Why it’s worth joining the British Young Breeders movement

Mention the words ‘International Young Breeder’s Championships’ and most people in the UK will have no idea what you are talking about. They struggle to imagine a competition that brings together young people and breeding, which is fair enough.

The championship, however, has recently been held in the UK, over two days at Hartpury College (August 6-7) — did anyone notice?

It is a competition that tests young person’s knowledge about the basics of horsemanship and ideally what they should know before they start breeding. Sections test the competitors’ knowledge about theory, and their assessment of conformation, paces, loose-jumping and how to turnout and present a young horse to its best — skills that are rarely taught in the UK as they tend to be acquired here through experience.

The young persons in question are also not that young; the junior section is for 16-19 year olds and the senior competition for those up to 25. Where the breeding bit comes in is that the competition is run by the World Breeding Federation for Sport Horses (WBFSH) and all competitors are members of studbooks that are affiliated to the association.

In Europe, the competition is big; in Germany, there are regional and national championships between the country’s many leading studbooks. It is an important competition for the studbooks and competitors want to win.

So not surprisingly perhaps, German studbooks took the top three places in both the junior and senior team competition and this year, for the third successive championship, the young Holsteiners won again. Both their junior and senior team triumphed, making them the leading studbook over all.

What was really great, though, was that British competitors broke the German stranglehold; of the top 15 senior individuals, 13 were from German studbooks and the other two — Becca White, who was a fantastic seventh overall (from 75), and Camille Best, who was 15th — were both representing Warmblood Breeders UK (WBSUK).

Even better, White and Best were not the only ones to perform well and team results were a great improvement on the last championship (Sweden 2013). WBSUK was 11th while Sport Horse Breeding (SHB) GB was 12th of the 21 teams — yes they beat some German studbooks, Oldenburg, Bavarian and Trakehner, as well as the Belgians.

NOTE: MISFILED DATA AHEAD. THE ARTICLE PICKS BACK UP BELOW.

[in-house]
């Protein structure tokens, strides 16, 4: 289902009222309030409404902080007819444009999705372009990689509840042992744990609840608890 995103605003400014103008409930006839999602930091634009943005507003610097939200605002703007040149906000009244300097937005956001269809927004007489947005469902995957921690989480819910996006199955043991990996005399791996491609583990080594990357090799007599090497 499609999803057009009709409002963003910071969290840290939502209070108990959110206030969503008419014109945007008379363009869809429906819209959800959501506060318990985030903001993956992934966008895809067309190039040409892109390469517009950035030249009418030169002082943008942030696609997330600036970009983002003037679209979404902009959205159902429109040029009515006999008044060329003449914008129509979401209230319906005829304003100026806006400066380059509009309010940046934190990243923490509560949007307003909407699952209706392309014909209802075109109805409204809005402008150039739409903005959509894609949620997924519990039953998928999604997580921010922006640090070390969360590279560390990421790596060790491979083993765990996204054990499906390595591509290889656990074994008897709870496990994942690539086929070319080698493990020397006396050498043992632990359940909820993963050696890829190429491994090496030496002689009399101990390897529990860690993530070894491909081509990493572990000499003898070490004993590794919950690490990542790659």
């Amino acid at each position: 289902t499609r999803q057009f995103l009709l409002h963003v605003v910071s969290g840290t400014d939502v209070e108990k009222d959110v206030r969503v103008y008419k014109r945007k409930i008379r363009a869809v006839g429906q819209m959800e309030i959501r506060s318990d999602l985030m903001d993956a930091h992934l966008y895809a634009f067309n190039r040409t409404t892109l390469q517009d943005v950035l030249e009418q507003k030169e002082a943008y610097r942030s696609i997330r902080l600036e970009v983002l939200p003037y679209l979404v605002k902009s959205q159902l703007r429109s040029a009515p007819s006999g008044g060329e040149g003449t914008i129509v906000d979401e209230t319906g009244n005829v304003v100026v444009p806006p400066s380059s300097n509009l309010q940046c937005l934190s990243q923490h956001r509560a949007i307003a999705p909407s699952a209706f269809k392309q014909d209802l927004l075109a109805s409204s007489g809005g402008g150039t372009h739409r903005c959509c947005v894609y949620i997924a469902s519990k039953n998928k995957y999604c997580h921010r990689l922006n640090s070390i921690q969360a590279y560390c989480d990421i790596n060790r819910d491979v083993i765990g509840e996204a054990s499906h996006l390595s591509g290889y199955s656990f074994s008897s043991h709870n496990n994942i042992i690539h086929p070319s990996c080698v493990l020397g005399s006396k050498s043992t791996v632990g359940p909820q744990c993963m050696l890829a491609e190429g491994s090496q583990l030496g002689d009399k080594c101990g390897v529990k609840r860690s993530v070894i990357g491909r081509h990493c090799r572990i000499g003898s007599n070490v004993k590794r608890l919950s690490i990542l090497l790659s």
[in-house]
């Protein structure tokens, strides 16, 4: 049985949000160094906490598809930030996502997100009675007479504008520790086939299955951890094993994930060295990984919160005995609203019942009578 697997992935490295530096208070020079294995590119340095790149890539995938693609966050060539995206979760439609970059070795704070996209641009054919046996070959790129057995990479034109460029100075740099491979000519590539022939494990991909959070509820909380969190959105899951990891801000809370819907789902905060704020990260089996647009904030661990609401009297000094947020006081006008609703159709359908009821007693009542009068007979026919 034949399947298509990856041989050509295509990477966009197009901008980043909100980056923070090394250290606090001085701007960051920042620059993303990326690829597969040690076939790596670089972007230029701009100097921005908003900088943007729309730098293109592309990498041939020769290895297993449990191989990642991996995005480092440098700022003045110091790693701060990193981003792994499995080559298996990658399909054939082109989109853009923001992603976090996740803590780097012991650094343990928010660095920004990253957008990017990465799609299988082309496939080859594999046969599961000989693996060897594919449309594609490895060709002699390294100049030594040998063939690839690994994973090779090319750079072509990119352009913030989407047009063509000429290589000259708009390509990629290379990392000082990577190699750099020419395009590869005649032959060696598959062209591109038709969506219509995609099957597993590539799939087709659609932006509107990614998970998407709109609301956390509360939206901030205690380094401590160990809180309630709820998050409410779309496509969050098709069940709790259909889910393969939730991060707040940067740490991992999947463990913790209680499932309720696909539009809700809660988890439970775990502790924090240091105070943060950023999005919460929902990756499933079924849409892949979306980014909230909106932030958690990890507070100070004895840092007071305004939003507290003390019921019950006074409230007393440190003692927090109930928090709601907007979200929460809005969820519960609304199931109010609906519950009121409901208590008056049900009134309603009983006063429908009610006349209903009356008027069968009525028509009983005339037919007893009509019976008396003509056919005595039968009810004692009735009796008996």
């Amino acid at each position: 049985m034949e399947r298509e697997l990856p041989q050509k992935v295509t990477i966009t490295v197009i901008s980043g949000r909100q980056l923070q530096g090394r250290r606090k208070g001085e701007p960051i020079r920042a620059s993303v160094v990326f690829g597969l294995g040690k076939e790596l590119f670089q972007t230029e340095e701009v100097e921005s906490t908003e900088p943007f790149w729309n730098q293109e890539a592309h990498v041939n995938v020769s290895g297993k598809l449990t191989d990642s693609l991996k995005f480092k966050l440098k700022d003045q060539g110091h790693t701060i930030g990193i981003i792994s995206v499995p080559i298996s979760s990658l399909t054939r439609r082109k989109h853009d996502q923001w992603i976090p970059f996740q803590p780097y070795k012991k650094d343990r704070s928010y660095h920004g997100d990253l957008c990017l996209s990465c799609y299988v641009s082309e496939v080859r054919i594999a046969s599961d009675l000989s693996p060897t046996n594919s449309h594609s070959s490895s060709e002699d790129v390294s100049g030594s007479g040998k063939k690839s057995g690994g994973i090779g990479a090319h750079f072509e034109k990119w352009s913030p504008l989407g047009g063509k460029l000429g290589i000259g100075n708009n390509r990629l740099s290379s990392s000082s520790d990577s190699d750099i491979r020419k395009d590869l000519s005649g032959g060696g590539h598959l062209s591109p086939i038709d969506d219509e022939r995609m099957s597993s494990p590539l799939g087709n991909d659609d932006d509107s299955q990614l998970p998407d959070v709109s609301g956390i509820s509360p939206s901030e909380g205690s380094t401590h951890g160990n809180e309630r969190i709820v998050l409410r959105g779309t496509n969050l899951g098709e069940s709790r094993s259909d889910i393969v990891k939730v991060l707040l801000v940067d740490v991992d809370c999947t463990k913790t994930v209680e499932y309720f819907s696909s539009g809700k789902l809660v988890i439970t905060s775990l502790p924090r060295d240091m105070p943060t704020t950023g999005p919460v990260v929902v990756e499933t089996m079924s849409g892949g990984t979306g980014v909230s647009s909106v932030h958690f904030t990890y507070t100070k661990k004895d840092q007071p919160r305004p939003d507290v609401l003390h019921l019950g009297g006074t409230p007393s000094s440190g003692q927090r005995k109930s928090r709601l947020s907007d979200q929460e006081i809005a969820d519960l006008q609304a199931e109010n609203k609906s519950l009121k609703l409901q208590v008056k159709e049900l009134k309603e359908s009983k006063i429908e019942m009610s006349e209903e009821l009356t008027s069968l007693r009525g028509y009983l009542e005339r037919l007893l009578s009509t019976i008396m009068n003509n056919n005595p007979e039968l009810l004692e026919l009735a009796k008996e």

Individuals also did well in some of the sections — the Anglo European Studbook (AES) team members scored highly in their assessment of loose jumping, as did White. The WBSUK team won the turnout section while Claire Nicklin (SHB), Emily Abbott and White all scored 100% in the theory test. Brilliant results.

So with some training — from team trainer Lynne Crowden — and some work and enthusiasm from the competitors themselves we can do well at young breeders’ competitions. In the main, this is because the present small band of British competitors have stayed with the movement over several years and now have experience of several championships and the confidence that brings. And don’t underestimate what they have learnt in the process — I am not sure I would like to be put under the spotlight to assess and mark several horses loose-jumping.

What we need now are more young people to join the British Young Breeders (BYB) movement. And they don’t have to have experience of breeding. What they do need is a love of horses and a thirst and enthusiasm for increasing their knowledge. Any of the British team members that took part will also tell you what a great time they had mixing with like-minded people from other countries — there is also time for partying — to say nothing of how much they have learnt in the process, even just by watching others.

The next International championship takes place in Canada in 2017 hosted by the Canadian Warmblood Horse Breeders Association. Who would like to go to Calgary?

You can start by looking up British Young Breeders on Facebook.

Image: Oldenburg gelding by Perry on Flickr, CC BY-ND 2.0


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